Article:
Feminism isn’t about hating men or thinking that women are somehow superior — at least not Third-Wave Feminism — rather, it’s about acknowledging that women see the world in a different way than men and acknowledging that the way women see the world is a valid point of view.
At least, that’s my take on it — and, being a feminist, I get to have a “take”…. so there :).
Women and men experience parts of the world in different ways — due to a combination of socialization, biology, and a history of discrimination. I’m not saying that sexism is dead and I don’t believe the laws in place to create equality between women and men have been completely effective, but I do see that women in my generation (gen X to be precise) and younger generations have many more options than our mothers and grandmothers. That’s a great start.
Feminist ethics is centered on the idea that a woman’s experience in the world entails a different way of solving ethical problems. Men like Mill, Kant and Aristotle looked for systems and objective rules to determine whether or not an action was ethical. Meanwhile, the women in their lives were raising children and taking care of the home and making ethical decisions all the time… but not using objective rules to do so.
The feminist “ethics of care” recognizes that distinction and takes as valid both kinds of decision making. It may be the case that, considering all persons included in the decision, a woman may choose to resolve a conflict in a way that may or may not increase utility, be in line with the categorical imperative or be virtuous — but, she feels it’s the best for her family and thus she makes the decision.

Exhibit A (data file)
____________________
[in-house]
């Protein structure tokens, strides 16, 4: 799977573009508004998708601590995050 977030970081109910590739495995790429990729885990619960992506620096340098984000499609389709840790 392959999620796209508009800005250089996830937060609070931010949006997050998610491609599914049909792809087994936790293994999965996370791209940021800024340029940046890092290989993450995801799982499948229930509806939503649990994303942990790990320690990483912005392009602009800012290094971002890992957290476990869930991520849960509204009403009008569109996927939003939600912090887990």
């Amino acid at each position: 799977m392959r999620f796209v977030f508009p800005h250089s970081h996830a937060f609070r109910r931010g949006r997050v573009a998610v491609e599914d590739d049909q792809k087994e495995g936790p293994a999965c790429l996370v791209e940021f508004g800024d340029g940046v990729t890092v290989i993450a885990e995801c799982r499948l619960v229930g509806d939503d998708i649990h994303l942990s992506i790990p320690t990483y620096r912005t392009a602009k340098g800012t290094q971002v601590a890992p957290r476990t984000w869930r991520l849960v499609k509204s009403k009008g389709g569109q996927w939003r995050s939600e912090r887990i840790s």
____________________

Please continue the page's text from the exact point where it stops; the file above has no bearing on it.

Take the instance of a family who has a special needs child. Much more time, attention and resources need to be devoted to that child over the others — and it may be the case that there is little “return” on that investment. The child may or may not grow up to have a relatively happy and comfortable life. The other members of the family may have to make sacrifices in order to give the special needs child the best chance of having a good life, and it may fail. The thing is, this decision is still ethical under the feminist ethics of care. The general idea is that parents should help their children as the kids need it — because a family’s function is to care for it’s members. No more, no less.
Another example is the thought that goes into creating different kinds of disciplines and rewards for each child in a family. Under an objective system of ethics, this seems wrong. Similar persons should be treated equally, children are similar persons and to discipline one differently than another seems to be unequal treatment — but, under the ethics of care such a system makes sense. If the purpose of punishment is to correct behavior — then grounding one child and restricting computer time for another both correct behavior, and as such serve to improve the behavior of both.